Succeeding and Surpassing IFRS 17 Standards Series
This is the second in a series of thought leadership articles that that will examine the three critical areas that need to be addressed to become IFRS 17 compliant by the January 01, 2023 deadline.
In this article, we’ll look at the challenge of choosing the right approach to measurement for IFRS 17. Make sure to check the other articles in our IFRS 17 series:
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‒Marvin Yorke, CPA, CGA, FCCA (UK) | President Marvin Yorke Consulting
Choosing the best IFRS 17 approaches for measuring liability in an insurance company’s products is a significant challenge in itself. But, accessing and analyzing all the data necessary to make the right decisions can present an even bigger set of issues.
If insurers cannot find a way to convert and standardize their data to a level where they can perform the required IFRS 17 calculations, generating the necessary compliance reports and disclosures will be hard—if not impossible.
At its worst, failure to meet the data challenges inherent in determining measurement models can mean failure to achieve IFRS 17 compliance.
Choosing the right measurement approach is a data problem
The three measurement approaches allowed by IFRS 17 describe how a life insurer accounts for the fact that they have received premiums, but the policy coverage extends into the future. Each of the three approaches--the General Measurement Model (GMM), the Premium Allocation Approach (PAA) and the Variable Fee Approach (VFA)--are used for different types of products. And, in the case of life insurance organizations, are used to guide how companies will deal with disclosure of Liability for Remaining Coverage (LRC).
Policy data will need to be analyzed carefully to allow the company to make reasonable judgement calls on which model to use. And that means that all data must be accessible, readable and standardized into a format suitable for performing the needed analysis. Not something all insurance companies, especially those saddled with multiple legacy systems, are easily capable of.
What are the challenges with each measurement approach?
Each of the three different measurement approaches present their own challenges.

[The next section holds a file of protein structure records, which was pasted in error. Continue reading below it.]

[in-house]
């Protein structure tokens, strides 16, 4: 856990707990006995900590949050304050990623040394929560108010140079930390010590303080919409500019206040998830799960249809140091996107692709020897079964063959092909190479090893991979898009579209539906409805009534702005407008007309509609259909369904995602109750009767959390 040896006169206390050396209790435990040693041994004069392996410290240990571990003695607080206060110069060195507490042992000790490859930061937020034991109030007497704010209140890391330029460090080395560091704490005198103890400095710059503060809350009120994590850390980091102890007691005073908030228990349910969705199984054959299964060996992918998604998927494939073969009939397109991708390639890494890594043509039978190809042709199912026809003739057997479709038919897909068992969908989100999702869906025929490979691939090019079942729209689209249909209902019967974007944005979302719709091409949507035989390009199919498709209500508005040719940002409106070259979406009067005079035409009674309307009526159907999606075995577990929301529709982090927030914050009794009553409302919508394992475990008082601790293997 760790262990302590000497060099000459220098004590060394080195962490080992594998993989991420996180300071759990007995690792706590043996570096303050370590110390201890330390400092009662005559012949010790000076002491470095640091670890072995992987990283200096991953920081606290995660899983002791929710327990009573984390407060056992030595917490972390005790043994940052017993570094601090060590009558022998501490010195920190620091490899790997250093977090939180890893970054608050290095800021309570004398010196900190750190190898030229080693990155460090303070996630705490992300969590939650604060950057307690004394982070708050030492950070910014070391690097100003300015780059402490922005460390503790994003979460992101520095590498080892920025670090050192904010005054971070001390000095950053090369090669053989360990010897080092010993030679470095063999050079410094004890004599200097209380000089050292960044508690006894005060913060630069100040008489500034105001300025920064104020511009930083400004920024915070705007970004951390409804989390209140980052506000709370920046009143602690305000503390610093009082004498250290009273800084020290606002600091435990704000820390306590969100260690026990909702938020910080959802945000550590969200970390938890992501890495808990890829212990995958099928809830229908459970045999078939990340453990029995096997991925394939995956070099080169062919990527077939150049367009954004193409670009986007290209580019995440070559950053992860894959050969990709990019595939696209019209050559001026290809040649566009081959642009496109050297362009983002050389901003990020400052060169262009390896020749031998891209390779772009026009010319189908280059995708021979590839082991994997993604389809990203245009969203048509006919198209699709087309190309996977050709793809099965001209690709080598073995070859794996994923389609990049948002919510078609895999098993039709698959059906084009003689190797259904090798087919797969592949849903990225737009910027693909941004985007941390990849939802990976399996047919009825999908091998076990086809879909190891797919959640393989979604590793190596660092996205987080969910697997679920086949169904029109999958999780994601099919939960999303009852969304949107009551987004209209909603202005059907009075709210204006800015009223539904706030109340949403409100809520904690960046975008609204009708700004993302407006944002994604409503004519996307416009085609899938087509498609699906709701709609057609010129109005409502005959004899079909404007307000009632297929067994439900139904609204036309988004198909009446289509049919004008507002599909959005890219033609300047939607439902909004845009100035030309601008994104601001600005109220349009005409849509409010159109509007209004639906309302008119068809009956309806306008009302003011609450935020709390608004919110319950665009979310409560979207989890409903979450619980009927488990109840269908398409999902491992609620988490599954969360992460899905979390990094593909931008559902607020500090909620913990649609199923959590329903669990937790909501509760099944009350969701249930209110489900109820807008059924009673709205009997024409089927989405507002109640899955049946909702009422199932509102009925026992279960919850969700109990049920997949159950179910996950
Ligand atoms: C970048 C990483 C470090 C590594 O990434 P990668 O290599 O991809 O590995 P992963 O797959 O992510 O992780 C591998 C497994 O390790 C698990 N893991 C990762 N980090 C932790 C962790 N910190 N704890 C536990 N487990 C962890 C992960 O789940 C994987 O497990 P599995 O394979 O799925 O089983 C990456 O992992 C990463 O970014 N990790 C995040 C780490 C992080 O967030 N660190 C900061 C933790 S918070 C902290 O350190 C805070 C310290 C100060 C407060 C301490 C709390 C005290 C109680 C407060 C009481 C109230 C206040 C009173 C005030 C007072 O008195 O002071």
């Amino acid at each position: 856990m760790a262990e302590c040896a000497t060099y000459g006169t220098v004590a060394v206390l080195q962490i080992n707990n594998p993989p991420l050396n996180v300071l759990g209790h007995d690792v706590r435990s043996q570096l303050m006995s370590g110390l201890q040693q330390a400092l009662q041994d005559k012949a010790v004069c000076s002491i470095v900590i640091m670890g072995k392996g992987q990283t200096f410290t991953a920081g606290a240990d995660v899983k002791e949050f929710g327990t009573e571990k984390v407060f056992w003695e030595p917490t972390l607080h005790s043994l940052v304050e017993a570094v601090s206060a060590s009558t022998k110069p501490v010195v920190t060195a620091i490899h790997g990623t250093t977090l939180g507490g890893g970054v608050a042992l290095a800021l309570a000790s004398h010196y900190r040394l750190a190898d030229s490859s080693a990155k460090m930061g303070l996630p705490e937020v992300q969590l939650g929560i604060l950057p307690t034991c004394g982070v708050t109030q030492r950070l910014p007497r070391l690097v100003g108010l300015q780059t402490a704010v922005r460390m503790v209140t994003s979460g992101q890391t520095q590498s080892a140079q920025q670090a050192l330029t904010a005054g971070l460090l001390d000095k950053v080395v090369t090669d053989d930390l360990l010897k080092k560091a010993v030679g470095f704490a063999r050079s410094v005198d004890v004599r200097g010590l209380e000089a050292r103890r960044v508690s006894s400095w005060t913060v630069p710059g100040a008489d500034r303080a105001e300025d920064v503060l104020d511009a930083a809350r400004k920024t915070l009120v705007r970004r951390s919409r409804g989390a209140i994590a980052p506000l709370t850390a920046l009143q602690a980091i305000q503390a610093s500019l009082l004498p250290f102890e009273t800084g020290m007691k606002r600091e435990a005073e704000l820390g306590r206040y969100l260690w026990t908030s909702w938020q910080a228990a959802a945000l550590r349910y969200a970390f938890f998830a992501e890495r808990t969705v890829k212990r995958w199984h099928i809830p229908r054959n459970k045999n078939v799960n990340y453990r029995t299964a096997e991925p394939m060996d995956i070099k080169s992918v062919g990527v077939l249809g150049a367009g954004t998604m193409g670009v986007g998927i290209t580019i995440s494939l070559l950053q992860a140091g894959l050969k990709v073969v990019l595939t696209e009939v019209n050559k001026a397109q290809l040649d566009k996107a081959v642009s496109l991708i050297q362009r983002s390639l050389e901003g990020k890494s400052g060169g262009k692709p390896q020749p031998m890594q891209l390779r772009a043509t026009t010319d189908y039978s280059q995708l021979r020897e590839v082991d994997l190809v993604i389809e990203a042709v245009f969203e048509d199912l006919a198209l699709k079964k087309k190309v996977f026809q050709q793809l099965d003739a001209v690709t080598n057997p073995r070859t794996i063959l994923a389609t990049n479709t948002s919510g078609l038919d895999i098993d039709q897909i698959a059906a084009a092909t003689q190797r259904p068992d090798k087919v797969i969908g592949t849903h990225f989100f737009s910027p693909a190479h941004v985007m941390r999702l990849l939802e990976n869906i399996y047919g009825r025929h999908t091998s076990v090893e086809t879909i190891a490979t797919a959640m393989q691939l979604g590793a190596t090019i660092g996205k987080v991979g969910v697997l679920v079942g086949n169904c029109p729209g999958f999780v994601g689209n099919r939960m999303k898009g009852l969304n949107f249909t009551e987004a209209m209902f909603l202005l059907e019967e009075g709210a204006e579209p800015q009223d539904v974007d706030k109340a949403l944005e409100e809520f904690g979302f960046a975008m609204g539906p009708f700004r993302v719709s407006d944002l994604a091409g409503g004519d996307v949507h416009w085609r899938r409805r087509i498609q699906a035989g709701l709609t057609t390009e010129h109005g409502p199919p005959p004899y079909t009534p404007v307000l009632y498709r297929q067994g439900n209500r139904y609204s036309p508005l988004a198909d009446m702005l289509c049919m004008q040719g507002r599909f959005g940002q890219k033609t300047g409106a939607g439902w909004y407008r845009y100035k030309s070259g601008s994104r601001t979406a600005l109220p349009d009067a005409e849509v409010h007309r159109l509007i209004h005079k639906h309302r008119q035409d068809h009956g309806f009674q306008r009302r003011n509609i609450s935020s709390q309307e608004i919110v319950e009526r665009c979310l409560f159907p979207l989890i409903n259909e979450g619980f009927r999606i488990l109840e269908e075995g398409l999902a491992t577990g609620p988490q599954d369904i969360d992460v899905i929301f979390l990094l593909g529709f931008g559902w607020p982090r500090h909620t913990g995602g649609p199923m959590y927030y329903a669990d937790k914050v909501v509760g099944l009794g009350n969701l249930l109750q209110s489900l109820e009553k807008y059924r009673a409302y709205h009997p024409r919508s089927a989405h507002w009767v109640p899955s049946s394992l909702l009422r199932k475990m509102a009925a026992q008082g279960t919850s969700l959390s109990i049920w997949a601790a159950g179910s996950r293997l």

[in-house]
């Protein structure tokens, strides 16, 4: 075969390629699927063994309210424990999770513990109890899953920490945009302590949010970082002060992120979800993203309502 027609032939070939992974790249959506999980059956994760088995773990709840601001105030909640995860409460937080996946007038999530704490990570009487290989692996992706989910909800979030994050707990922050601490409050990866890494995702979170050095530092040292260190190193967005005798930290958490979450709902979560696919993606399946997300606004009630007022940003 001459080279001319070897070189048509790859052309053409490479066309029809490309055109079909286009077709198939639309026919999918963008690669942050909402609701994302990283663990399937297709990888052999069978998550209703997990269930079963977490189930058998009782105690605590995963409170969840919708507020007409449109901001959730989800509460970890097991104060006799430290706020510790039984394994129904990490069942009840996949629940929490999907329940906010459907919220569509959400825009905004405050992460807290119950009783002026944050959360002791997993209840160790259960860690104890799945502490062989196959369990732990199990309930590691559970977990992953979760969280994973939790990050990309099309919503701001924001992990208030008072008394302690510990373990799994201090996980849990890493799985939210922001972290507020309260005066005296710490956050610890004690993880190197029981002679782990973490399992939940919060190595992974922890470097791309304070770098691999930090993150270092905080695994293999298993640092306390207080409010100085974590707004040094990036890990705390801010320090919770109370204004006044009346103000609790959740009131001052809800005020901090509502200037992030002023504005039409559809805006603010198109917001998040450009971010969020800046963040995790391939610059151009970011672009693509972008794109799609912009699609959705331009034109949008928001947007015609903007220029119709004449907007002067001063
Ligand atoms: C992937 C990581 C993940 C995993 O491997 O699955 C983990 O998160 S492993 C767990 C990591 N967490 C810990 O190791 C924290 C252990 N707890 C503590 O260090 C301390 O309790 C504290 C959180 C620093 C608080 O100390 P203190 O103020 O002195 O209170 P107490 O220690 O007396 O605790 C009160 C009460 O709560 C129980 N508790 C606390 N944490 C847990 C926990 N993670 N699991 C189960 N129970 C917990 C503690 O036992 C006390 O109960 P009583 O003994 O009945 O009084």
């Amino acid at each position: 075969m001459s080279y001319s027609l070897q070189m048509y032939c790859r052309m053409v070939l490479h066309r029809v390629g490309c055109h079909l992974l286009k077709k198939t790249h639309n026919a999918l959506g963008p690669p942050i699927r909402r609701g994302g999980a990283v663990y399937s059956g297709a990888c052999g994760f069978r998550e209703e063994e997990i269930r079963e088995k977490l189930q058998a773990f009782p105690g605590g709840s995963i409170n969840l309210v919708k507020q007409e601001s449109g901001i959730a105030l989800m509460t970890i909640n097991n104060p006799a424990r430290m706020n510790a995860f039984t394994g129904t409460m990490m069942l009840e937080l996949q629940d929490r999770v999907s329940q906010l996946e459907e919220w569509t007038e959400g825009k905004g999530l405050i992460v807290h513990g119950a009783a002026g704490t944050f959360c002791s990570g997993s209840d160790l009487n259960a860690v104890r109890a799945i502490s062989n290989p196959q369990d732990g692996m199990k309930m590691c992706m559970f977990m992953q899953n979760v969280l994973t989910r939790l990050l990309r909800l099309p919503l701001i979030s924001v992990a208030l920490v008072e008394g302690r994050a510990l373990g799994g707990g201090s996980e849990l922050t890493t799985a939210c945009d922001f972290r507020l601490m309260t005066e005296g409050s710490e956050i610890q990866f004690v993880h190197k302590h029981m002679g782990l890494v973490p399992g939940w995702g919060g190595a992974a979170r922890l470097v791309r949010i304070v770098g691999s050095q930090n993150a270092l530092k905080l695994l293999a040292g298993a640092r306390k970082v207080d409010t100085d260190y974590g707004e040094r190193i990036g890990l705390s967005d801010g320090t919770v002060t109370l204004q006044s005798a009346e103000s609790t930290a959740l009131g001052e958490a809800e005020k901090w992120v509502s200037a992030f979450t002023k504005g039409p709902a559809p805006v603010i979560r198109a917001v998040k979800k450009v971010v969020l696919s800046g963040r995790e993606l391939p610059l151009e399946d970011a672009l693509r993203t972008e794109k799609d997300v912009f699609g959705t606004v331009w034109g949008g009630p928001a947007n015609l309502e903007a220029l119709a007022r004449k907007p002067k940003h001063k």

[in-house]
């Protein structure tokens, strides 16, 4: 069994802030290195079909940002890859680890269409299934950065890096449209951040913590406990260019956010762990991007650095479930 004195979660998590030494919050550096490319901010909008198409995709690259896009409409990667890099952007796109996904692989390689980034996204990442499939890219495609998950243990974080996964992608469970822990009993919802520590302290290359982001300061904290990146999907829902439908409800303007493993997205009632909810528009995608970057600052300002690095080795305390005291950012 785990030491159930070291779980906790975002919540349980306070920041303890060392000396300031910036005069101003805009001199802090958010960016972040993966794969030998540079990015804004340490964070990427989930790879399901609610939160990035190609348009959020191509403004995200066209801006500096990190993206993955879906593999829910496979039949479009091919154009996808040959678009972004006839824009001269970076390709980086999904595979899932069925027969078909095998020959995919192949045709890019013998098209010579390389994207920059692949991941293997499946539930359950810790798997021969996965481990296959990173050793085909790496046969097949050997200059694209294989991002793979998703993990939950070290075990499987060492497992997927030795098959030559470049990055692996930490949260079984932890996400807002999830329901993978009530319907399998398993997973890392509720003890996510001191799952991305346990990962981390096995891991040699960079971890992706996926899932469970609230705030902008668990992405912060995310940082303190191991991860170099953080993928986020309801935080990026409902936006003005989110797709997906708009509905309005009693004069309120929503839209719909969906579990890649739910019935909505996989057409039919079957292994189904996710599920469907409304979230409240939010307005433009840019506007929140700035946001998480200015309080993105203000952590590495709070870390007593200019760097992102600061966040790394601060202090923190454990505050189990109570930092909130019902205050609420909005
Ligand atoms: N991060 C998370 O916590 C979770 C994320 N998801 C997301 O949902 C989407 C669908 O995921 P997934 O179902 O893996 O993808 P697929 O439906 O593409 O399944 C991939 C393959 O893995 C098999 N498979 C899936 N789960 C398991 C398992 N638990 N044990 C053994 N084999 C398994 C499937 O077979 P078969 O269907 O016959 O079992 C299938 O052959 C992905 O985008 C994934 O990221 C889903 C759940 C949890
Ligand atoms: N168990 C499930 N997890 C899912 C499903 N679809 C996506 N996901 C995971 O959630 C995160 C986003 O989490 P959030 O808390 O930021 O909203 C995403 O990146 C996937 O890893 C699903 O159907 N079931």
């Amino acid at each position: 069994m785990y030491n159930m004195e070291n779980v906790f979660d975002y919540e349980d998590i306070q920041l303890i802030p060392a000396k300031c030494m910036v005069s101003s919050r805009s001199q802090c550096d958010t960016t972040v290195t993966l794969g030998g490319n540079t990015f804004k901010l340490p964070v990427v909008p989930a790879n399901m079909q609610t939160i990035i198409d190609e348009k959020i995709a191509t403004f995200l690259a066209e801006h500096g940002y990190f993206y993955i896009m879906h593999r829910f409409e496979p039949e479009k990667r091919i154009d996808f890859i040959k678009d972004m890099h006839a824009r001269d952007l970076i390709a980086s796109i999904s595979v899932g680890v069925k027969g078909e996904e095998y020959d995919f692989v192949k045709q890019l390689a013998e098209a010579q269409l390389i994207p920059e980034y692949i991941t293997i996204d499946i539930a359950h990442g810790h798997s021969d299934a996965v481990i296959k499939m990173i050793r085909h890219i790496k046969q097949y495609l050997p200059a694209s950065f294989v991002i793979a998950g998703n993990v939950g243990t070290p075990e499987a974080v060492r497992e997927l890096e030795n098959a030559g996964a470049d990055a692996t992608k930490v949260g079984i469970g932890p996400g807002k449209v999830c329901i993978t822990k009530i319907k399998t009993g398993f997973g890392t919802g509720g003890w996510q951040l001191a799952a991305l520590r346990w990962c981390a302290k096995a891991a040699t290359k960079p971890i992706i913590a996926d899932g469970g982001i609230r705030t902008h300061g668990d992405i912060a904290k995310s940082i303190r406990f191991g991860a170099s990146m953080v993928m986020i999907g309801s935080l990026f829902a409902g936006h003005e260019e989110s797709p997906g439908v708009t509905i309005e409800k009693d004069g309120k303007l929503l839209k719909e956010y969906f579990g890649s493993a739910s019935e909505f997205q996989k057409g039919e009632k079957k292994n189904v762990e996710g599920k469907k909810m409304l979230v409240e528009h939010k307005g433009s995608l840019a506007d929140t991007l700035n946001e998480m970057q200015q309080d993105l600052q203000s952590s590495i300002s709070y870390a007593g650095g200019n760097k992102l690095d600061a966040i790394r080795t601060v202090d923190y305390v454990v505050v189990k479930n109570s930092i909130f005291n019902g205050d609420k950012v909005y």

The General Measurement Model is the default approach that any insurance company can use. It’s appropriate for longer-term contracts like Life Insurance or Mortgage policies, which cover a specified risk over an extended period.
The main issue companies face when using GMM, is making the calculation of the time value of money on all cashflows and then applying risk adjustments. Most insurers are beginning to use GMM models but have limited prior experience working with similar models—which creates challenges around determining how to work with the necessary data.
The Premium Allocation Approach is a more simplified approach than GMM. It can be used for short-term contracts—those providing less than 1-year of coverage. Complexity can result from this approach, because it can also be used for very specific longer-than-a-year contracts if the insurer can show that PAA and GMM approaches deliver comparable results.
Proving that the results from the PAA model and GMM models are similar, is also a data challenge. Data must be accumulated, and analysis performed, to show, conclusively, that the derived outcomes of using one model versus the other are the same.
The third approach is called the Variable Fee Approach (VFA), and is always required for “Direct Participating Contracts”. This measurement approach is mandated for contracts involving segregated funds, unit linked contracts, etc. and can be used for any insurance contract that involves investment components.
In the VFA model, the same data challenges faced when using the GMM apply, but, additional data and calculations are needed to figure the roll-forward handling of the Contractual Service Margin. In short—more calculations mean more data headaches for those lacking the right data processing tools and procedures.
Data defines how contracts are grouped
Data also poses problems when determining what level of aggregation to use for groups and cohorts. Different ways of grouping the contracts might generate distinctly different results, and companies need to identify which aggregation approach is most appropriate for their business. Again—insurers need data to make and support those decisions.
Inefficient data processes create costly inefficiency
Further, without the use of right toolsets, insurers run the risk of creating inefficiencies in their data collation and analysis processes. Slower processes and increased manual effort mean more time and work required to generate compliance reports.
Those inefficiencies result, not just in higher costs, but also reduce the amount of time highly skilled employees are able to devote to tasks that generate much more value.
Putting it all together
IFRS 17 provides for flexibility in choosing which method to employ to measure policy liabilities. But choosing the best approach is a data-driven challenge. And that means, insurance companies need to be able to access all the relevant policy information across core insurance, accounting and actuarial systems.
That data must be converted so that it is searchable and relevant values can be extracted for use in analysis. Without automated data processes to enable this work, IFRS compliance will require more effort and create a drag on business-as-usual processes.
Once you have solved the data challenges standing in the way of choosing the right measurement approaches, the final step in the IFRS 17 journey is to generate compliance reports—the topic of our next article in this series.